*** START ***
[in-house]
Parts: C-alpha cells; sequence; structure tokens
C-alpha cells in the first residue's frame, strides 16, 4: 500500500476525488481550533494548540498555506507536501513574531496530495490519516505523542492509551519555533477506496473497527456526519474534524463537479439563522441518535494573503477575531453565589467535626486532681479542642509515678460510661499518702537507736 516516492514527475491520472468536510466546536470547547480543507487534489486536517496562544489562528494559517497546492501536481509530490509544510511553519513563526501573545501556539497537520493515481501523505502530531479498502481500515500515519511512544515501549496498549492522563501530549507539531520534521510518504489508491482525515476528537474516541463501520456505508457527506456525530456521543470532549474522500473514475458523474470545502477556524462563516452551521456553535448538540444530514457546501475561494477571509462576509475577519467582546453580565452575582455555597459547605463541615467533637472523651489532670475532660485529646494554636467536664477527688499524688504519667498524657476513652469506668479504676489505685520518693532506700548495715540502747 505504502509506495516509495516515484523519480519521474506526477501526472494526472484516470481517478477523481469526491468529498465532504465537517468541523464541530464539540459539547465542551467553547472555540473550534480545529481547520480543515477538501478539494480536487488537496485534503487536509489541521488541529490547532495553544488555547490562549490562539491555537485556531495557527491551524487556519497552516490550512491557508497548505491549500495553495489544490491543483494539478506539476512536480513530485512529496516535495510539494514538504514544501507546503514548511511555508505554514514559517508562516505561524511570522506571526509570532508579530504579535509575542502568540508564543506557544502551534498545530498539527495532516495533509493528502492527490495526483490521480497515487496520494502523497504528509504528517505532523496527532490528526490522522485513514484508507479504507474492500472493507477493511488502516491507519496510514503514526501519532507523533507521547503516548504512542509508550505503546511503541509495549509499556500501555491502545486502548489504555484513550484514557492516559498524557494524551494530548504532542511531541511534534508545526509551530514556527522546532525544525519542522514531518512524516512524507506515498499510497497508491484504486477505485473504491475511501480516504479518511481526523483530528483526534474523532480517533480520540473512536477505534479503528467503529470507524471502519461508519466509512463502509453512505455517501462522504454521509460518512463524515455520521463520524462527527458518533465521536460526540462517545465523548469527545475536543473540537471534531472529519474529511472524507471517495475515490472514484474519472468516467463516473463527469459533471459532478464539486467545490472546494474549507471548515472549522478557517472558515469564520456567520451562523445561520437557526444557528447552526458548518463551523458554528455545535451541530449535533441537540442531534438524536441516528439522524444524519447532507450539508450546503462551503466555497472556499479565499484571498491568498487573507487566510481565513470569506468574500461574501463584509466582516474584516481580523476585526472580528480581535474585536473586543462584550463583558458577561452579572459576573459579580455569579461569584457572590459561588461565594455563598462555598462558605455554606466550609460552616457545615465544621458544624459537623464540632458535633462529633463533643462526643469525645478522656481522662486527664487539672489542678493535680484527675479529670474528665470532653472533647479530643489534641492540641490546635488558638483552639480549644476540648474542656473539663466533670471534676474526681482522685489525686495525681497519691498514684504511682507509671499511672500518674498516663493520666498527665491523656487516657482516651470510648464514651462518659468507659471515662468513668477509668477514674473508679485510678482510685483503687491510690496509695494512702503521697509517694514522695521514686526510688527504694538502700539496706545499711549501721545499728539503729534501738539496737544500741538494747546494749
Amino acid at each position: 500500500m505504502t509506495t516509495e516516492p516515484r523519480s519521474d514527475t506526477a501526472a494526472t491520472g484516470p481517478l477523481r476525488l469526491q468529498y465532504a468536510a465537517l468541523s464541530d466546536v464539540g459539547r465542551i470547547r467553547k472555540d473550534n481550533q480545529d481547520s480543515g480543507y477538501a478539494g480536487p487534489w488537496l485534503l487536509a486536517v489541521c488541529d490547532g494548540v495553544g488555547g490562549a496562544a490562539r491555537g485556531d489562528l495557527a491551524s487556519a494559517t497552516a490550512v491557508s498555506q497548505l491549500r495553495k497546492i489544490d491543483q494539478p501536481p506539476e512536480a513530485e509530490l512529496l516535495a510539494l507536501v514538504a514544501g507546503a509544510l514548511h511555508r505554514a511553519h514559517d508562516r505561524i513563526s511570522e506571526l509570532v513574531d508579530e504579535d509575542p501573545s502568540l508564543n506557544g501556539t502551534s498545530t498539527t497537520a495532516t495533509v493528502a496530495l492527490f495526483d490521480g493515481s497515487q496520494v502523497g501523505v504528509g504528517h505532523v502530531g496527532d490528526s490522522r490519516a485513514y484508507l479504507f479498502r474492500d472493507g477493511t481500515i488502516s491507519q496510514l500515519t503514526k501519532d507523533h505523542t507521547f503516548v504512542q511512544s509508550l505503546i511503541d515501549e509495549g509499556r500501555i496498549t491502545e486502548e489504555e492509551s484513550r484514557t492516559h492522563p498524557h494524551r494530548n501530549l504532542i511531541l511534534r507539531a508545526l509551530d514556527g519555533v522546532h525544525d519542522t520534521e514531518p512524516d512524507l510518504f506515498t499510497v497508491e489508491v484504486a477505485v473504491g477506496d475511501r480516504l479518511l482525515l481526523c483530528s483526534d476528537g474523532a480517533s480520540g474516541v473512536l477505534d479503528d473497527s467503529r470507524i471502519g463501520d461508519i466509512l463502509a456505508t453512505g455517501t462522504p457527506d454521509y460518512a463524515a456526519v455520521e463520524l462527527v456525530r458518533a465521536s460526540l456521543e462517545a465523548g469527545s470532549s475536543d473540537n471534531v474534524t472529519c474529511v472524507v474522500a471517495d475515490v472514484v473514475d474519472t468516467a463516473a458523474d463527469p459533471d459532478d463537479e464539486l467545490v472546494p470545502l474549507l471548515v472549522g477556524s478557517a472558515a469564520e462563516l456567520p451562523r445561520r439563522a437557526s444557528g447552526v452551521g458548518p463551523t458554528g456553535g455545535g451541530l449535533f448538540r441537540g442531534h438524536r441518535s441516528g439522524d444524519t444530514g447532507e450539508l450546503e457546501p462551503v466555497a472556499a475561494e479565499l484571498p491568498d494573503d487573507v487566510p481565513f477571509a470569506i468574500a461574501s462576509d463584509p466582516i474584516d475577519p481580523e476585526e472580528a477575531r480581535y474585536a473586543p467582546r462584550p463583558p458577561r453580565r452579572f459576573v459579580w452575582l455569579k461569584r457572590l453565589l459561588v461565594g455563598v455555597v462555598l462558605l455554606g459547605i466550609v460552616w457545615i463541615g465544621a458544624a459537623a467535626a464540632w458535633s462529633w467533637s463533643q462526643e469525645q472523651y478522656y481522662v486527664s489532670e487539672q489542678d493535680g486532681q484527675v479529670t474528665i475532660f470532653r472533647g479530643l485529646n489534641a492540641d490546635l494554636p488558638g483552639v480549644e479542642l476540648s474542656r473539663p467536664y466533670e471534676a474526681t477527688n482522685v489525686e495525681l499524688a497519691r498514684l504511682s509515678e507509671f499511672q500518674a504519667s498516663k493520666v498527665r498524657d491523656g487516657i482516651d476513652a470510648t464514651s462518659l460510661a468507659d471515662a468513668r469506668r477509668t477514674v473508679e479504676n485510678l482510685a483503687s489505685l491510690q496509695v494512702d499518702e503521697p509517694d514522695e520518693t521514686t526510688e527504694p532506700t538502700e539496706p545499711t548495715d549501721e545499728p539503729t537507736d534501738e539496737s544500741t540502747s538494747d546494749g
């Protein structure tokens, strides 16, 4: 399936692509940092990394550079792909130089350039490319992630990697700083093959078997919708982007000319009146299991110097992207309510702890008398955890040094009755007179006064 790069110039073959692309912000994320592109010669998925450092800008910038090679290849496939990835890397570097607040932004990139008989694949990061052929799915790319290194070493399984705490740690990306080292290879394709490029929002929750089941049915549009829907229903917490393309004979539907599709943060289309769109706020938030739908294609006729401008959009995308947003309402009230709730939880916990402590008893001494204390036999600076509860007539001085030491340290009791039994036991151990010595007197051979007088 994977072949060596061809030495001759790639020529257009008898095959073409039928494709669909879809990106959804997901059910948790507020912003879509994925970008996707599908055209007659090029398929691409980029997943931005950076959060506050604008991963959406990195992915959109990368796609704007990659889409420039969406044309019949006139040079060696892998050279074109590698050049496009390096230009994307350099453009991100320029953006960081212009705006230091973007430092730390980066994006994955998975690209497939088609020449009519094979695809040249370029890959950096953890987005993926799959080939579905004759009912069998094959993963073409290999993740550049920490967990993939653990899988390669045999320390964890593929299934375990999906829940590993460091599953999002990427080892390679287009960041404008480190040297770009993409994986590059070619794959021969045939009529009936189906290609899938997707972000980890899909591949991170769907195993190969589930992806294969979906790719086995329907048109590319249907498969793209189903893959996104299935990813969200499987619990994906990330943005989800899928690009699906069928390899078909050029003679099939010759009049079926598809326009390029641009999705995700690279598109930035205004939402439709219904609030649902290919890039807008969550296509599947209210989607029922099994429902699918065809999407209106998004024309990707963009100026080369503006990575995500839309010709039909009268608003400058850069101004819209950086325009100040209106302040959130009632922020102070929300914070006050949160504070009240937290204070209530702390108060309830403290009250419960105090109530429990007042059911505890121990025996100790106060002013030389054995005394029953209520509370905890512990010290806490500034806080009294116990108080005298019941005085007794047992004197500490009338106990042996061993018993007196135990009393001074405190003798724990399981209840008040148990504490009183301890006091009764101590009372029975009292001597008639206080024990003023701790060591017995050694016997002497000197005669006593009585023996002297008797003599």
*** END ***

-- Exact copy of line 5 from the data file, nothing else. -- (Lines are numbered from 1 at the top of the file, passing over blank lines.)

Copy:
């Protein structure tokens, strides 16, 4: 399936692509940092990394550079792909130089350039490319992630990697700083093959078997919708982007000319009146299991110097992207309510702890008398955890040094009755007179006064 790069110039073959692309912000994320592109010669998925450092800008910038090679290849496939990835890397570097607040932004990139008989694949990061052929799915790319290194070493399984705490740690990306080292290879394709490029929002929750089941049915549009829907229903917490393309004979539907599709943060289309769109706020938030739908294609006729401008959009995308947003309402009230709730939880916990402590008893001494204390036999600076509860007539001085030491340290009791039994036991151990010595007197051979007088 994977072949060596061809030495001759790639020529257009008898095959073409039928494709669909879809990106959804997901059910948790507020912003879509994925970008996707599908055209007659090029398929691409980029997943931005950076959060506050604008991963959406990195992915959109990368796609704007990659889409420039969406044309019949006139040079060696892998050279074109590698050049496009390096230009994307350099453009991100320029953006960081212009705006230091973007430092730390980066994006994955998975690209497939088609020449009519094979695809040249370029890959950096953890987005993926799959080939579905004759009912069998094959993963073409290999993740550049920490967990993939653990899988390669045999320390964890593929299934375990999906829940590993460091599953999002990427080892390679287009960041404008480190040297770009993409994986590059070619794959021969045939009529009936189906290609899938997707972000980890899909591949991170769907195993190969589930992806294969979906790719086995329907048109590319249907498969793209189903893959996104299935990813969200499987619990994906990330943005989800899928690009699906069928390899078909050029003679099939010759009049079926598809326009390029641009999705995700690279598109930035205004939402439709219904609030649902290919890039807008969550296509599947209210989607029922099994429902699918065809999407209106998004024309990707963009100026080369503006990575995500839309010709039909009268608003400058850069101004819209950086325009100040209106302040959130009632922020102070929300914070006050949160504070009240937290204070209530702390108060309830403290009250419960105090109530429990007042059911505890121990025996100790106060002013030389054995005394029953209520509370905890512990010290806490500034806080009294116990108080005298019941005085007794047992004197500490009338106990042996061993018993007196135990009393001074405190003798724990399981209840008040148990504490009183301890006091009764101590009372029975009292001597008639206080024990003023701790060591017995050694016997002497000197005669006593009585023996002297008797003599």